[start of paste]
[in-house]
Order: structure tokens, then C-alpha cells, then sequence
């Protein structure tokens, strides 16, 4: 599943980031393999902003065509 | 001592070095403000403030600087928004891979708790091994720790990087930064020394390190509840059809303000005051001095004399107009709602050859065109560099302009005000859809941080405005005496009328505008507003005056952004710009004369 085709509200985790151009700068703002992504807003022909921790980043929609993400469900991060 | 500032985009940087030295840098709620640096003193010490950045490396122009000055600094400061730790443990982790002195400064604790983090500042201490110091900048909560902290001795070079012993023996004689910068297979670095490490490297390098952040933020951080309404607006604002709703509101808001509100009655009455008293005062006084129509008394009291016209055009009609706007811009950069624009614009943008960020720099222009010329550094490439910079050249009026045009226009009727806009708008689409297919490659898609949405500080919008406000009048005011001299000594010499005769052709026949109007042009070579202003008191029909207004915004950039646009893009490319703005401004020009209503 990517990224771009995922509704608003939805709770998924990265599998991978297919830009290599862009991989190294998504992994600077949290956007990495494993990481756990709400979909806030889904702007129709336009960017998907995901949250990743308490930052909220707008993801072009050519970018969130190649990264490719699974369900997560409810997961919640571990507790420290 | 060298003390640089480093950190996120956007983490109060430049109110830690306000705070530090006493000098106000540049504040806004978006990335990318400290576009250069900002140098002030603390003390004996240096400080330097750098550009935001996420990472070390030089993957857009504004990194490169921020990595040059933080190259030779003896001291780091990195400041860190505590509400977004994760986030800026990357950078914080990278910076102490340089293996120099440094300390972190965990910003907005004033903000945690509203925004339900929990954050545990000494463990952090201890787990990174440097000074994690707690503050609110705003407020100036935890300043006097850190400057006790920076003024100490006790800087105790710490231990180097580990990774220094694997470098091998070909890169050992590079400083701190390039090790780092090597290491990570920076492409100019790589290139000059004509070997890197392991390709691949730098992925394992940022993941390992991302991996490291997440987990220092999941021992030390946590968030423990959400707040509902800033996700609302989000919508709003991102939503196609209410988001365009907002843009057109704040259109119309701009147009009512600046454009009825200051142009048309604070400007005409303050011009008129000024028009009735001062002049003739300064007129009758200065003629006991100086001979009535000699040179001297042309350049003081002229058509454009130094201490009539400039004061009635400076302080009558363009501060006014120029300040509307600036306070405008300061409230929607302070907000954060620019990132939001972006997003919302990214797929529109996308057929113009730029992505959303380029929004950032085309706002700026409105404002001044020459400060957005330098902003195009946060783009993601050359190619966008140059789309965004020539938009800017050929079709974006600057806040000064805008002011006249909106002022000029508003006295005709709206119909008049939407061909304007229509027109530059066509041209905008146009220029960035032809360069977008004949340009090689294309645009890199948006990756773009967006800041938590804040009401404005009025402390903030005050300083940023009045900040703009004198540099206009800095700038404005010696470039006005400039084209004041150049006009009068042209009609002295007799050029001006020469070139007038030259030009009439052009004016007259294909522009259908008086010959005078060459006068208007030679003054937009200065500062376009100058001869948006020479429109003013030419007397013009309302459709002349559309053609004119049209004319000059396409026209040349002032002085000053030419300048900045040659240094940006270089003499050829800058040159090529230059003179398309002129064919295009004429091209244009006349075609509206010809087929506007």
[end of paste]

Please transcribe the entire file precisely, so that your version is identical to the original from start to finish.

[in-house]
Order: structure tokens, then C-alpha cells, then sequence
């Protein structure tokens, strides 16, 4: 599943980031393999902003065509 | 001592070095403000403030600087928004891979708790091994720790990087930064020394390190509840059809303000005051001095004399107009709602050859065109560099302009005000859809941080405005005496009328505008507003005056952004710009004369 085709509200985790151009700068703002992504807003022909921790980043929609993400469900991060 | 500032985009940087030295840098709620640096003193010490950045490396122009000055600094400061730790443990982790002195400064604790983090500042201490110091900048909560902290001795070079012993023996004689910068297979670095490490490297390098952040933020951080309404607006604002709703509101808001509100009655009455008293005062006084129509008394009291016209055009009609706007811009950069624009614009943008960020720099222009010329550094490439910079050249009026045009226009009727806009708008689409297919490659898609949405500080919008406000009048005011001299000594010499005769052709026949109007042009070579202003008191029909207004915004950039646009893009490319703005401004020009209503 990517990224771009995922509704608003939805709770998924990265599998991978297919830009290599862009991989190294998504992994600077949290956007990495494993990481756990709400979909806030889904702007129709336009960017998907995901949250990743308490930052909220707008993801072009050519970018969130190649990264490719699974369900997560409810997961919640571990507790420290 | 060298003390640089480093950190996120956007983490109060430049109110830690306000705070530090006493000098106000540049504040806004978006990335990318400290576009250069900002140098002030603390003390004996240096400080330097750098550009935001996420990472070390030089993957857009504004990194490169921020990595040059933080190259030779003896001291780091990195400041860190505590509400977004994760986030800026990357950078914080990278910076102490340089293996120099440094300390972190965990910003907005004033903000945690509203925004339900929990954050545990000494463990952090201890787990990174440097000074994690707690503050609110705003407020100036935890300043006097850190400057006790920076003024100490006790800087105790710490231990180097580990990774220094694997470098091998070909890169050992590079400083701190390039090790780092090597290491990570920076492409100019790589290139000059004509070997890197392991390709691949730098992925394992940022993941390992991302991996490291997440987990220092999941021992030390946590968030423990959400707040509902800033996700609302989000919508709003991102939503196609209410988001365009907002843009057109704040259109119309701009147009009512600046454009009825200051142009048309604070400007005409303050011009008129000024028009009735001062002049003739300064007129009758200065003629006991100086001979009535000699040179001297042309350049003081002229058509454009130094201490009539400039004061009635400076302080009558363009501060006014120029300040509307600036306070405008300061409230929607302070907000954060620019990132939001972006997003919302990214797929529109996308057929113009730029992505959303380029929004950032085309706002700026409105404002001044020459400060957005330098902003195009946060783009993601050359190619966008140059789309965004020539938009800017050929079709974006600057806040000064805008002011006249909106002022000029508003006295005709709206119909008049939407061909304007229509027109530059066509041209905008146009220029960035032809360069977008004949340009090689294309645009890199948006990756773009967006800041938590804040009401404005009025402390903030005050300083940023009045900040703009004198540099206009800095700038404005010696470039006005400039084209004041150049006009009068042209009609002295007799050029001006020469070139007038030259030009009439052009004016007259294909522009259908008086010959005078060459006068208007030679003054937009200065500062376009100058001869948006020479429109003013030419007397013009309302459709002349559309053609004119049209004319000059396409026209040349002032002085000053030419300048900045040659240094940006270089003499050829800058040159090529230059003179398309002129064919295009004429091209244009006349075609509206010809087929506007």